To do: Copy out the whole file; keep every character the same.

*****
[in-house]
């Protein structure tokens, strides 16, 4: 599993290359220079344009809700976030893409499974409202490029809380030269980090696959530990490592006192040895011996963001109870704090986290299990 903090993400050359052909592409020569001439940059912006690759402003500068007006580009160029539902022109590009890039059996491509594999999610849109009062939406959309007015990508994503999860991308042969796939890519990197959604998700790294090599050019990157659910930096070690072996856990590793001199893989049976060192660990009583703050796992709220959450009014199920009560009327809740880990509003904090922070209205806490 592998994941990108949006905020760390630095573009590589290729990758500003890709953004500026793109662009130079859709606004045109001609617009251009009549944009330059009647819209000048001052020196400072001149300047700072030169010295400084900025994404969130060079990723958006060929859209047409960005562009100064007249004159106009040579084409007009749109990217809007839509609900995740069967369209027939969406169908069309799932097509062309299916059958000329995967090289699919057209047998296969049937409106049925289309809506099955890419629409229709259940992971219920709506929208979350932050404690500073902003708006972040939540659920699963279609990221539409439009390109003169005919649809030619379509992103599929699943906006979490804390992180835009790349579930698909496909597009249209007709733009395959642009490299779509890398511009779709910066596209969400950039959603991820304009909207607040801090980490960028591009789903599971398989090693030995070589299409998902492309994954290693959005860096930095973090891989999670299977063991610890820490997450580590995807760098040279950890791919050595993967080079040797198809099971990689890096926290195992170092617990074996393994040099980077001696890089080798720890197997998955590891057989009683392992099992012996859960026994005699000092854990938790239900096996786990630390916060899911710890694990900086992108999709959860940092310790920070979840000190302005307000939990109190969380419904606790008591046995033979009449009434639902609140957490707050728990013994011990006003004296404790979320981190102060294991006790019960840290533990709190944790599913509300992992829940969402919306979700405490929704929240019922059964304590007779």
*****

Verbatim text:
[in-house]
């Protein structure tokens, strides 16, 4: 599993290359220079344009809700976030893409499974409202490029809380030269980090696959530990490592006192040895011996963001109870704090986290299990 903090993400050359052909592409020569001439940059912006690759402003500068007006580009160029539902022109590009890039059996491509594999999610849109009062939406959309007015990508994503999860991308042969796939890519990197959604998700790294090599050019990157659910930096070690072996856990590793001199893989049976060192660990009583703050796992709220959450009014199920009560009327809740880990509003904090922070209205806490 592998994941990108949006905020760390630095573009590589290729990758500003890709953004500026793109662009130079859709606004045109001609617009251009009549944009330059009647819209000048001052020196400072001149300047700072030169010295400084900025994404969130060079990723958006060929859209047409960005562009100064007249004159106009040579084409007009749109990217809007839509609900995740069967369209027939969406169908069309799932097509062309299916059958000329995967090289699919057209047998296969049937409106049925289309809506099955890419629409229709259940992971219920709506929208979350932050404690500073902003708006972040939540659920699963279609990221539409439009390109003169005919649809030619379509992103599929699943906006979490804390992180835009790349579930698909496909597009249209007709733009395959642009490299779509890398511009779709910066596209969400950039959603991820304009909207607040801090980490960028591009789903599971398989090693030995070589299409998902492309994954290693959005860096930095973090891989999670299977063991610890820490997450580590995807760098040279950890791919050595993967080079040797198809099971990689890096926290195992170092617990074996393994040099980077001696890089080798720890197997998955590891057989009683392992099992012996859960026994005699000092854990938790239900096996786990630390916060899911710890694990900086992108999709959860940092310790920070979840000190302005307000939990109190969380419904606790008591046995033979009449009434639902609140957490707050728990013994011990006003004296404790979320981190102060294991006790019960840290533990709190944790599913509300992992829940969402919306979700405490929704929240019922059964304590007779």